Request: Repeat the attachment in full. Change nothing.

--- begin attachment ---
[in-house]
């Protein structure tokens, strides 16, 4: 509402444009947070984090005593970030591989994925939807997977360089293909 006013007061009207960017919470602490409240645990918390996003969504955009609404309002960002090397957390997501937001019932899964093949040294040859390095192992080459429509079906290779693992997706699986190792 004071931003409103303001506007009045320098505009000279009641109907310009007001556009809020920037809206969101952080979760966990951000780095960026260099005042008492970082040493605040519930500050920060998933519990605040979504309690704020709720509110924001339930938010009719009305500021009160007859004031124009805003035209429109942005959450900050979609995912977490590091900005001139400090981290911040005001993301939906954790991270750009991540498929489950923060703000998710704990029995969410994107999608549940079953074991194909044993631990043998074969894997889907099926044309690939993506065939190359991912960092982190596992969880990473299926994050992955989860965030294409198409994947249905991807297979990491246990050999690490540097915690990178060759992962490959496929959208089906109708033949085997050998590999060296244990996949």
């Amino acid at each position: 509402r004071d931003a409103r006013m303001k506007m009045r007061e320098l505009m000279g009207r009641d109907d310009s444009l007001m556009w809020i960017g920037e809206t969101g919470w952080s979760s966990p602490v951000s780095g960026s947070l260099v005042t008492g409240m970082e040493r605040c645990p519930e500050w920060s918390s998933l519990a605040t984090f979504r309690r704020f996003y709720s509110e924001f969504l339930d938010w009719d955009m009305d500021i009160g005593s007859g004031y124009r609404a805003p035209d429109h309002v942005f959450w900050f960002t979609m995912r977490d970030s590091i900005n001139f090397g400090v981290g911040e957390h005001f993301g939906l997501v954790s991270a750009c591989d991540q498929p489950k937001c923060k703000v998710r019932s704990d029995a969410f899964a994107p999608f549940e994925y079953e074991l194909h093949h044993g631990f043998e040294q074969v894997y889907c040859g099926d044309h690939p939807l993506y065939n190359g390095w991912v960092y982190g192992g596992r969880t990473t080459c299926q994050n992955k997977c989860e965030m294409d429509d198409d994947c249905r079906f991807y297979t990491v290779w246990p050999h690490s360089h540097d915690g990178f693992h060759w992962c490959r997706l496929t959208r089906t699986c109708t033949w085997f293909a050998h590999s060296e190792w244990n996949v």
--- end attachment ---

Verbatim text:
[in-house]
């Protein structure tokens, strides 16, 4: 509402444009947070984090005593970030591989994925939807997977360089293909 006013007061009207960017919470602490409240645990918390996003969504955009609404309002960002090397957390997501937001019932899964093949040294040859390095192992080459429509079906290779693992997706699986190792 004071931003409103303001506007009045320098505009000279009641109907310009007001556009809020920037809206969101952080979760966990951000780095960026260099005042008492970082040493605040519930500050920060998933519990605040979504309690704020709720509110924001339930938010009719009305500021009160007859004031124009805003035209429109942005959450900050979609995912977490590091900005001139400090981290911040005001993301939906954790991270750009991540498929489950923060703000998710704990029995969410994107999608549940079953074991194909044993631990043998074969894997889907099926044309690939993506065939190359991912960092982190596992969880990473299926994050992955989860965030294409198409994947249905991807297979990491246990050999690490540097915690990178060759992962490959496929959208089906109708033949085997050998590999060296244990996949």
């Amino acid at each position: 509402r004071d931003a409103r006013m303001k506007m009045r007061e320098l505009m000279g009207r009641d109907d310009s444009l007001m556009w809020i960017g920037e809206t969101g919470w952080s979760s966990p602490v951000s780095g960026s947070l260099v005042t008492g409240m970082e040493r605040c645990p519930e500050w920060s918390s998933l519990a605040t984090f979504r309690r704020f996003y709720s509110e924001f969504l339930d938010w009719d955009m009305d500021i009160g005593s007859g004031y124009r609404a805003p035209d429109h309002v942005f959450w900050f960002t979609m995912r977490d970030s590091i900005n001139f090397g400090v981290g911040e957390h005001f993301g939906l997501v954790s991270a750009c591989d991540q498929p489950k937001c923060k703000v998710r019932s704990d029995a969410f899964a994107p999608f549940e994925y079953e074991l194909h093949h044993g631990f043998e040294q074969v894997y889907c040859g099926d044309h690939p939807l993506y065939n190359g390095w991912v960092y982190g192992g596992r969880t990473t080459c299926q994050n992955k997977c989860e965030m294409d429509d198409d994947c249905r079906f991807y297979t990491v290779w246990p050999h690490s360089h540097d915690g990178f693992h060759w992962c490959r997706l496929t959208r089906t699986c109708t033949w085997f293909a050998h590999s060296e190792w244990n996949v």